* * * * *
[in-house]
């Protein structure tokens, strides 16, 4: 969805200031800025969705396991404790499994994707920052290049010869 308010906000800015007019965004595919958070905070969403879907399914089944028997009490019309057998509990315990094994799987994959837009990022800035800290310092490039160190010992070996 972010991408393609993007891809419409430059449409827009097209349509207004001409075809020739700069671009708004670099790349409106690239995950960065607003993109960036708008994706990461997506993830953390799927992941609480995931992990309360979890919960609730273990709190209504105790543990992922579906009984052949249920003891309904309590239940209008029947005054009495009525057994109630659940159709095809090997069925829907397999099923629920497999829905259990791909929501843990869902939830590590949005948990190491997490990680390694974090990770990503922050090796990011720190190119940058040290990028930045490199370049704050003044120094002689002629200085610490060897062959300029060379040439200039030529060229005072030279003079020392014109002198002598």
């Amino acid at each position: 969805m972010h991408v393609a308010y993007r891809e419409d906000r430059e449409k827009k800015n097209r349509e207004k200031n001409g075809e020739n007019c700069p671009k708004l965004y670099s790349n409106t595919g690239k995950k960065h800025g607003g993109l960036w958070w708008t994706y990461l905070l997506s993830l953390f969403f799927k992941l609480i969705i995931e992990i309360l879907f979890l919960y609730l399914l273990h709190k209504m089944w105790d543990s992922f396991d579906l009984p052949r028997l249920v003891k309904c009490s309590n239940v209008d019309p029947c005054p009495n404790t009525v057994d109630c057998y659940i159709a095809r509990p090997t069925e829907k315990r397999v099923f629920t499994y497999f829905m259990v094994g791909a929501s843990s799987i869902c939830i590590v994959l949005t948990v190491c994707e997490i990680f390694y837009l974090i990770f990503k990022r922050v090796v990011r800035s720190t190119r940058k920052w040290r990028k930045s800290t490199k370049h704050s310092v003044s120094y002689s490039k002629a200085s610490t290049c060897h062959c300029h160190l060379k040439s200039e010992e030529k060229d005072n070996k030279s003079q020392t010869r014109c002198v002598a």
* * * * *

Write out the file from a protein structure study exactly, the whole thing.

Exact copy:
[in-house]
């Protein structure tokens, strides 16, 4: 969805200031800025969705396991404790499994994707920052290049010869 308010906000800015007019965004595919958070905070969403879907399914089944028997009490019309057998509990315990094994799987994959837009990022800035800290310092490039160190010992070996 972010991408393609993007891809419409430059449409827009097209349509207004001409075809020739700069671009708004670099790349409106690239995950960065607003993109960036708008994706990461997506993830953390799927992941609480995931992990309360979890919960609730273990709190209504105790543990992922579906009984052949249920003891309904309590239940209008029947005054009495009525057994109630659940159709095809090997069925829907397999099923629920497999829905259990791909929501843990869902939830590590949005948990190491997490990680390694974090990770990503922050090796990011720190190119940058040290990028930045490199370049704050003044120094002689002629200085610490060897062959300029060379040439200039030529060229005072030279003079020392014109002198002598």
């Amino acid at each position: 969805m972010h991408v393609a308010y993007r891809e419409d906000r430059e449409k827009k800015n097209r349509e207004k200031n001409g075809e020739n007019c700069p671009k708004l965004y670099s790349n409106t595919g690239k995950k960065h800025g607003g993109l960036w958070w708008t994706y990461l905070l997506s993830l953390f969403f799927k992941l609480i969705i995931e992990i309360l879907f979890l919960y609730l399914l273990h709190k209504m089944w105790d543990s992922f396991d579906l009984p052949r028997l249920v003891k309904c009490s309590n239940v209008d019309p029947c005054p009495n404790t009525v057994d109630c057998y659940i159709a095809r509990p090997t069925e829907k315990r397999v099923f629920t499994y497999f829905m259990v094994g791909a929501s843990s799987i869902c939830i590590v994959l949005t948990v190491c994707e997490i990680f390694y837009l974090i990770f990503k990022r922050v090796v990011r800035s720190t190119r940058k920052w040290r990028k930045s800290t490199k370049h704050s310092v003044s120094y002689s490039k002629a200085s610490t290049c060897h062959c300029h160190l060379k040439s200039e010992e030529k060229d005072n070996k030279s003079q020392t010869r014109c002198v002598a």